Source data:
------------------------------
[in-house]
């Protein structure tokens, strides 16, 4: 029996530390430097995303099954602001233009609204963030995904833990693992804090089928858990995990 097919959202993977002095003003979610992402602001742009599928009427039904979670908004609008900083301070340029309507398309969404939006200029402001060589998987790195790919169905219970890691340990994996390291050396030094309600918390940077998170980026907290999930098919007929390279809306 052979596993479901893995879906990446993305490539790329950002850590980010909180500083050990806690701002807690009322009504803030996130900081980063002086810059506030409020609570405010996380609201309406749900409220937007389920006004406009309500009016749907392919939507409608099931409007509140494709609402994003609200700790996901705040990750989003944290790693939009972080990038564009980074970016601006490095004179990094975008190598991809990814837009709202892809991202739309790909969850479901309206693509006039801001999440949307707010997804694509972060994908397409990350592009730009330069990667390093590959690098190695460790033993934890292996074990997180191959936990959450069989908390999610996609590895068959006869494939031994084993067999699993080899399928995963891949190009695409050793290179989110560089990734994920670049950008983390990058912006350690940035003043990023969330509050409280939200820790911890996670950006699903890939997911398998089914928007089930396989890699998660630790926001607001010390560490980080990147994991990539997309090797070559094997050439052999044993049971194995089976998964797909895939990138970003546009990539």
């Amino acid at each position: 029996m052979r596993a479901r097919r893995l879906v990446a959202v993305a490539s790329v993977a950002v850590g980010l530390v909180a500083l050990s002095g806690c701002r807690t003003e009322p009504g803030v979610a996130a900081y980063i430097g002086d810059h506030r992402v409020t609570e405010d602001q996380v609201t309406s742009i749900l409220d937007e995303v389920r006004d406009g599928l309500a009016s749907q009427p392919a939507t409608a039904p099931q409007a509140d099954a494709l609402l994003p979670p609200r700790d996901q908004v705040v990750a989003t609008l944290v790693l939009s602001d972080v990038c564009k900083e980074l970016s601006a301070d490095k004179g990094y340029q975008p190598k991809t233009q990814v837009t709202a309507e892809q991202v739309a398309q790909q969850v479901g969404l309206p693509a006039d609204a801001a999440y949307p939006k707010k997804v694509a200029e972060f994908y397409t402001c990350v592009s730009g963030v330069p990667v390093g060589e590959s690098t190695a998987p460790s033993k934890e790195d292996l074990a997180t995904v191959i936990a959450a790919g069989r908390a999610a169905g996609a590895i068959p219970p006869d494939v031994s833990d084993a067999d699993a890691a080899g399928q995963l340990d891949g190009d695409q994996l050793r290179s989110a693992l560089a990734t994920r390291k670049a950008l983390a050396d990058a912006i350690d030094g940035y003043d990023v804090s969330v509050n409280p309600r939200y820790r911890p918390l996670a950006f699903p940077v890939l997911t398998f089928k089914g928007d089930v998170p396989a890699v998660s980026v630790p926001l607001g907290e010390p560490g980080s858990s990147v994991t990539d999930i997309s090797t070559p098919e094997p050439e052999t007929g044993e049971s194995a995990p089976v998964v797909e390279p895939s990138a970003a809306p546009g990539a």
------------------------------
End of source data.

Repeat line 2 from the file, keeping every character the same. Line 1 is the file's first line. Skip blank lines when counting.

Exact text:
């Protein structure tokens, strides 16, 4: 029996530390430097995303099954602001233009609204963030995904833990693992804090089928858990995990 097919959202993977002095003003979610992402602001742009599928009427039904979670908004609008900083301070340029309507398309969404939006200029402001060589998987790195790919169905219970890691340990994996390291050396030094309600918390940077998170980026907290999930098919007929390279809306 052979596993479901893995879906990446993305490539790329950002850590980010909180500083050990806690701002807690009322009504803030996130900081980063002086810059506030409020609570405010996380609201309406749900409220937007389920006004406009309500009016749907392919939507409608099931409007509140494709609402994003609200700790996901705040990750989003944290790693939009972080990038564009980074970016601006490095004179990094975008190598991809990814837009709202892809991202739309790909969850479901309206693509006039801001999440949307707010997804694509972060994908397409990350592009730009330069990667390093590959690098190695460790033993934890292996074990997180191959936990959450069989908390999610996609590895068959006869494939031994084993067999699993080899399928995963891949190009695409050793290179989110560089990734994920670049950008983390990058912006350690940035003043990023969330509050409280939200820790911890996670950006699903890939997911398998089914928007089930396989890699998660630790926001607001010390560490980080990147994991990539997309090797070559094997050439052999044993049971194995089976998964797909895939990138970003546009990539």